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Sharp Electronics is taking orders for their Zaurus SL-5000D (developer edition) Linux/Java PDA from developers beginning in November 2001. The price for the developer model is $399 US, and it includes 32MB DRAM and 16MB Flash.
The device is based on a 206MHz Intel StrongARM system-on-chip processor, and it has a 3.5" 240 × 320-dot pixel (quarter VGA) reflective TFT 65,536 color LCD with touch-panel support and, of course, runs an embedded Linux operating system. The software stack is based on Lineo's Embedix, Trolltech's Qt Palmtop Environment, Opera's web browser and a PersonalJava v1.2-compliant Java runtime environment. Two expansion slots are provided: a secure digital (SD) card slot, used mainly for Flash memory, plus a CompactFlash slot used for communications interfaces, a digital camera attachment, Flash memory and more.
A unique and highly desirable feature of the SL-5000D is its full QWERTY keyboard, which is accessed by sliding the bottom portion of the device downward. See developer.sharpsec.com for more information.
Rick Lehrbaum (firstname.lastname@example.org) created the LinuxDevices.com “embedded Linux portal”. Rick has worked in the field of embedded systems since 1979. He cofounded Ampro Computers, founded the PC/104 Consortium and was instrumental in creating and launching the Embedded Linux Consortium.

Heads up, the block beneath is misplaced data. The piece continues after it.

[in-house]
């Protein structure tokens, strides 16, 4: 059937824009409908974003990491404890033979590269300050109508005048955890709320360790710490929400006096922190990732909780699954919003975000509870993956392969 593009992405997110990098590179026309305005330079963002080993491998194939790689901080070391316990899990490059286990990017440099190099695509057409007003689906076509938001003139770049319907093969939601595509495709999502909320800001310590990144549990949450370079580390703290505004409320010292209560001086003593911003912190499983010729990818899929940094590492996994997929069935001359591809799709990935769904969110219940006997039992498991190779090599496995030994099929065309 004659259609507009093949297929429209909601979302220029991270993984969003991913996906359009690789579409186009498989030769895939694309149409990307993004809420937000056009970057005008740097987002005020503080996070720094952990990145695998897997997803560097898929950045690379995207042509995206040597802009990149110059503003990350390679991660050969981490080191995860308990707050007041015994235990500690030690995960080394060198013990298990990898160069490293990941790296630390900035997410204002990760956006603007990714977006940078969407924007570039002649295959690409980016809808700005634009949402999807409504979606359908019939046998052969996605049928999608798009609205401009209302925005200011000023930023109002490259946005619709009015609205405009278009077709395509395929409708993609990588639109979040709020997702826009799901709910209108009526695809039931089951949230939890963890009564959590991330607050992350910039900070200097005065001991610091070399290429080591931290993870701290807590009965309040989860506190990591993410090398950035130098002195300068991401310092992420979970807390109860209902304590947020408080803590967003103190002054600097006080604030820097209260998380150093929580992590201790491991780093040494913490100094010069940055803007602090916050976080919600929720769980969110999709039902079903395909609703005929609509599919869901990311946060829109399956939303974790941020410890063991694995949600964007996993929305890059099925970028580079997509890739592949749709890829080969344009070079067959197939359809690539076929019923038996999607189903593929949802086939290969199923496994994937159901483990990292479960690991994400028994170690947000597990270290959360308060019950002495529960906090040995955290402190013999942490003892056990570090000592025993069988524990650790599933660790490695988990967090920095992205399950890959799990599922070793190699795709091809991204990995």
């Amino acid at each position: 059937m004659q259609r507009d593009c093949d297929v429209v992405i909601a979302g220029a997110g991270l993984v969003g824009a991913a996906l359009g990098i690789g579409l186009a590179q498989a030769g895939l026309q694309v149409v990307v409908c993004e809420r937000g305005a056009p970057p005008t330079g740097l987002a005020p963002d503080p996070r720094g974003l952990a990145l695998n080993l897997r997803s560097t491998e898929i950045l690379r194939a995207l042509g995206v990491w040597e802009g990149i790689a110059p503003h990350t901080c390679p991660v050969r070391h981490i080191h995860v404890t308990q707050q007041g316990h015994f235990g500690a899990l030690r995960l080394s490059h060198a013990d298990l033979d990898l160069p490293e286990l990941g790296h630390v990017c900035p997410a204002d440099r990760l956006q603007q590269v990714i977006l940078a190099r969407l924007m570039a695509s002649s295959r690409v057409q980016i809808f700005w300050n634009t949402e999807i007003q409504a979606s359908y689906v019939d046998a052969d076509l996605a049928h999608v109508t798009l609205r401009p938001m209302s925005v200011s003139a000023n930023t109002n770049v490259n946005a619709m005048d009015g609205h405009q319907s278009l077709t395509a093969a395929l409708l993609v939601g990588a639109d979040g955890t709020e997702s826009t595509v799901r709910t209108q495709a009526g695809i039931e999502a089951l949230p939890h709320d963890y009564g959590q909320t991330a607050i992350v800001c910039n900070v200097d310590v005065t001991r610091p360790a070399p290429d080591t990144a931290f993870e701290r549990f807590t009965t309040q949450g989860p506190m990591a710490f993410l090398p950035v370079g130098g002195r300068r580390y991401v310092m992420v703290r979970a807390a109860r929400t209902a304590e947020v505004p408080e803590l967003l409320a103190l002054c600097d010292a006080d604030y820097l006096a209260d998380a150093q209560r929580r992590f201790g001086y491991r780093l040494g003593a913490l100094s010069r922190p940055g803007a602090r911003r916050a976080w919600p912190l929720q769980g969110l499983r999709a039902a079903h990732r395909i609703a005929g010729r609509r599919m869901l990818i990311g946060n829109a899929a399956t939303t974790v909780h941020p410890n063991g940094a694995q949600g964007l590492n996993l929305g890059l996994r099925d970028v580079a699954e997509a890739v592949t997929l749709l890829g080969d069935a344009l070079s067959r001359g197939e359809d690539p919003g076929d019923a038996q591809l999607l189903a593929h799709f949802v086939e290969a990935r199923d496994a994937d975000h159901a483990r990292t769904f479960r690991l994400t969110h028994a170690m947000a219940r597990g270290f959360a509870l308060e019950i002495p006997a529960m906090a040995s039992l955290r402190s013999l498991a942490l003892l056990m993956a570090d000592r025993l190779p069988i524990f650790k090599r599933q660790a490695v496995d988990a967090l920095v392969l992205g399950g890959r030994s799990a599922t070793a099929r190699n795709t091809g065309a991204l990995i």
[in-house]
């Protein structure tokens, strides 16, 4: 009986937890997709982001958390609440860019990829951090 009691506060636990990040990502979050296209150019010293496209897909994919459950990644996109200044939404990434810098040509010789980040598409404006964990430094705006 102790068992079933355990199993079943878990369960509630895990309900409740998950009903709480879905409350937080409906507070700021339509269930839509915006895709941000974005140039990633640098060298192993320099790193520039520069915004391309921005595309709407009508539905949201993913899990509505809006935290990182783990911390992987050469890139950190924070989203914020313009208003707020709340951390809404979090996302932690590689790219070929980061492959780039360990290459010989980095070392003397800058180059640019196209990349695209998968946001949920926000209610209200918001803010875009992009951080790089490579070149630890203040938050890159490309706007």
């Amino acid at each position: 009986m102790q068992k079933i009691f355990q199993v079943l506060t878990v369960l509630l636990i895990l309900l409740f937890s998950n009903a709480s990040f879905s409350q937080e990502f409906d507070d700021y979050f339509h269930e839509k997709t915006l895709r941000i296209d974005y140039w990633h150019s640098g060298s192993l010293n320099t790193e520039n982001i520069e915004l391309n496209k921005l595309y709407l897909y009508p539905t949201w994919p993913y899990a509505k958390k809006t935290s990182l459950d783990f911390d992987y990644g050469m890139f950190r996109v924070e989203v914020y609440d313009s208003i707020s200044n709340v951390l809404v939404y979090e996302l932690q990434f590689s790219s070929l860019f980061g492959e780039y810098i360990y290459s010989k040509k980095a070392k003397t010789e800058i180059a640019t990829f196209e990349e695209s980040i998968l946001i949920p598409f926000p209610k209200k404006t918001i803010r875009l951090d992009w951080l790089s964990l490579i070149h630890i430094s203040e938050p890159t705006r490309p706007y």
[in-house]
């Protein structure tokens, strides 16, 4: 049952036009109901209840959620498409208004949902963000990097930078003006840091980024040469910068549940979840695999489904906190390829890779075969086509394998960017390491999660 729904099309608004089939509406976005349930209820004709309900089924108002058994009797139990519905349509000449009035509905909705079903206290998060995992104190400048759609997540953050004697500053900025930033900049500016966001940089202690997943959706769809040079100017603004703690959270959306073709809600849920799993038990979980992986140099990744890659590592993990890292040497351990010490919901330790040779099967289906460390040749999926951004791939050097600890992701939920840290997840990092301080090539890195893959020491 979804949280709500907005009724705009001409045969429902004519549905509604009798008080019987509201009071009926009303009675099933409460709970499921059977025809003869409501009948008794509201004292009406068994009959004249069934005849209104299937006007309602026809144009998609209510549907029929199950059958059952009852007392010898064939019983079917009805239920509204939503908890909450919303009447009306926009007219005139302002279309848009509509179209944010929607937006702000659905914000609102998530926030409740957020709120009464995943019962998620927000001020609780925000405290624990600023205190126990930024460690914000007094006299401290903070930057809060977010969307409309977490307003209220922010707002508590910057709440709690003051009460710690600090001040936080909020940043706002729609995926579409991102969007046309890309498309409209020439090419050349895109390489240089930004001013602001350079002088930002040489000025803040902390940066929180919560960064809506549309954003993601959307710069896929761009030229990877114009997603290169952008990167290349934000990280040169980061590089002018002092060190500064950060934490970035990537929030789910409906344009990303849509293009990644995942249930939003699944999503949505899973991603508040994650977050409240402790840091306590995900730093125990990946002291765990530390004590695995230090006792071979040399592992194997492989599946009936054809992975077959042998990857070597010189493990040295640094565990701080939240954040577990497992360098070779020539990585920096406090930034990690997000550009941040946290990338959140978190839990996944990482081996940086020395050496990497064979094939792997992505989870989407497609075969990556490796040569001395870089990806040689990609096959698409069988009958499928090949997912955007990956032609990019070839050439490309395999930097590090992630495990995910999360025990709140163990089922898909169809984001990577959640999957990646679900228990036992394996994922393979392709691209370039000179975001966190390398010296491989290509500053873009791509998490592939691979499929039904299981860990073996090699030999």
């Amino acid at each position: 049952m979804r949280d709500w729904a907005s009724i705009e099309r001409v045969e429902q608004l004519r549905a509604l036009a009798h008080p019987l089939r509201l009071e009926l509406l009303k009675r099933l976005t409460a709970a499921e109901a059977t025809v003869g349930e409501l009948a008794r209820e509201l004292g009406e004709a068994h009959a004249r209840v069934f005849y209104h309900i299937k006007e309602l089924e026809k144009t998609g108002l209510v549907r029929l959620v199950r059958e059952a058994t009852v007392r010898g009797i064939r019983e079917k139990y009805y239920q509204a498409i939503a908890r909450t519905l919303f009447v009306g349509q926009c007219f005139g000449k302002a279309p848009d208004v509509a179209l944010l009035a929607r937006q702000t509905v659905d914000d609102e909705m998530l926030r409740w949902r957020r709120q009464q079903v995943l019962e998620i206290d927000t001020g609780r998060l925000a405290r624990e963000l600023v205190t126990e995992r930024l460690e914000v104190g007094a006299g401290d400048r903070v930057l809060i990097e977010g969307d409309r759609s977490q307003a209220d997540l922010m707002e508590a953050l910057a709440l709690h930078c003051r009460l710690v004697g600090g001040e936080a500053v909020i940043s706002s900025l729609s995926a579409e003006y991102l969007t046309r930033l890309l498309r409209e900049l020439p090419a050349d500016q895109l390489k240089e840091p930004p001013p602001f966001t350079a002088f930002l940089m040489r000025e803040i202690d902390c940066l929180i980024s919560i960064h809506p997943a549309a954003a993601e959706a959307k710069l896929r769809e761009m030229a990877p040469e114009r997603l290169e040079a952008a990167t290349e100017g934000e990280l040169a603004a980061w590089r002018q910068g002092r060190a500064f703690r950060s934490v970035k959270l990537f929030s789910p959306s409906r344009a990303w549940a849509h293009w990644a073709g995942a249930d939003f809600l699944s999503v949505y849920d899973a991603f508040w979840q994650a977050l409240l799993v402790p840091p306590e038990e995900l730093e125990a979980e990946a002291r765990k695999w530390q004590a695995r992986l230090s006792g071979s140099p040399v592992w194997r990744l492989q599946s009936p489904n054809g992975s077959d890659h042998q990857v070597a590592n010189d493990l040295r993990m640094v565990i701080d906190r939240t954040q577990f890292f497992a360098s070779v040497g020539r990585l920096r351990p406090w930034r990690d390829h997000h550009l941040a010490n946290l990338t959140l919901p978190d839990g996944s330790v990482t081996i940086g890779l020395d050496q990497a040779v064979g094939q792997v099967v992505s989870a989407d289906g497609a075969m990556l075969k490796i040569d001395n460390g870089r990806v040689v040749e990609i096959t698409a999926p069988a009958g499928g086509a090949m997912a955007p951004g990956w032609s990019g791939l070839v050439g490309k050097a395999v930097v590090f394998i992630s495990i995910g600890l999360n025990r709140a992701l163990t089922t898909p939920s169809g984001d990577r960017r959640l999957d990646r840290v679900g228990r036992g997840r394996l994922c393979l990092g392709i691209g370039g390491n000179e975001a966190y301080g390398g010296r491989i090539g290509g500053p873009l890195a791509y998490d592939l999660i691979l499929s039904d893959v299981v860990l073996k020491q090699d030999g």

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Until recently, IBM’s Power Platform was looked upon as being the system that hosted IBM’s flavor of UNIX and proprietary operating system called IBM i. These servers often are found in medium-size businesses running ERP, CRM and financials for on-premise customers. By enabling the Power platform to run the Linux OS, IBM now has positioned Power to be the platform of choice for those already running Linux that are facing scalability issues, especially customers looking at analytics, big data or cloud computing.
￼Running Linux on IBM’s Power hardware offers some obvious benefits, including improved processing speed and memory bandwidth, inherent security, and simpler deployment and management. But if you look beyond the impressive architecture, you’ll also find an open ecosystem that has given rise to a strong, innovative community, as well as an inventory of system and network management applications that really help leverage the benefits offered by running Linux on Power.Get the Guide